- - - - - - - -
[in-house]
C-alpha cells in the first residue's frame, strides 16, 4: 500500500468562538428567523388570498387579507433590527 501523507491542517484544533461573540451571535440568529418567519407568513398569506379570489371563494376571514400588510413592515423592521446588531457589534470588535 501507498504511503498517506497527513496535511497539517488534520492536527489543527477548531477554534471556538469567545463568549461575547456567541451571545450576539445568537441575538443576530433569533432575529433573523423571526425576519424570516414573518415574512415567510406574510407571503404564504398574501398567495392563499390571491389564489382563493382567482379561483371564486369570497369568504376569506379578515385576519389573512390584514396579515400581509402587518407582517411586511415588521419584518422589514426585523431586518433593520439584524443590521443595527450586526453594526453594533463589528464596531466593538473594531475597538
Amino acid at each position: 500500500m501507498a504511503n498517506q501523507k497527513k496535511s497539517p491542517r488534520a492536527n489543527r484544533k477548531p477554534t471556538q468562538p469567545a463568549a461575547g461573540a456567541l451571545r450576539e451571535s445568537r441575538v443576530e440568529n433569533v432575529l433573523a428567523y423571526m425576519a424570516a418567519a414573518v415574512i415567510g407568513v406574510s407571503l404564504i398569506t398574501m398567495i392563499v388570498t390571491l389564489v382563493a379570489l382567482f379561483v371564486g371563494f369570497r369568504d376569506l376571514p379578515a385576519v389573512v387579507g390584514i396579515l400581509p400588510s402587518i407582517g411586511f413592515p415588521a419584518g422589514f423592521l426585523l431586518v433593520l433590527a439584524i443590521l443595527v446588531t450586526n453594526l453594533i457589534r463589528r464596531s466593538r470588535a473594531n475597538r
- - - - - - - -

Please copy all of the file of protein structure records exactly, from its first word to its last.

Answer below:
[in-house]
C-alpha cells in the first residue's frame, strides 16, 4: 500500500468562538428567523388570498387579507433590527 501523507491542517484544533461573540451571535440568529418567519407568513398569506379570489371563494376571514400588510413592515423592521446588531457589534470588535 501507498504511503498517506497527513496535511497539517488534520492536527489543527477548531477554534471556538469567545463568549461575547456567541451571545450576539445568537441575538443576530433569533432575529433573523423571526425576519424570516414573518415574512415567510406574510407571503404564504398574501398567495392563499390571491389564489382563493382567482379561483371564486369570497369568504376569506379578515385576519389573512390584514396579515400581509402587518407582517411586511415588521419584518422589514426585523431586518433593520439584524443590521443595527450586526453594526453594533463589528464596531466593538473594531475597538
Amino acid at each position: 500500500m501507498a504511503n498517506q501523507k497527513k496535511s497539517p491542517r488534520a492536527n489543527r484544533k477548531p477554534t471556538q468562538p469567545a463568549a461575547g461573540a456567541l451571545r450576539e451571535s445568537r441575538v443576530e440568529n433569533v432575529l433573523a428567523y423571526m425576519a424570516a418567519a414573518v415574512i415567510g407568513v406574510s407571503l404564504i398569506t398574501m398567495i392563499v388570498t390571491l389564489v382563493a379570489l382567482f379561483v371564486g371563494f369570497r369568504d376569506l376571514p379578515a385576519v389573512v387579507g390584514i396579515l400581509p400588510s402587518i407582517g411586511f413592515p415588521a419584518g422589514f423592521l426585523l431586518v433593520l433590527a439584524i443590521l443595527v446588531t450586526n453594526l453594533i457589534r463589528r464596531s466593538r470588535a473594531n475597538r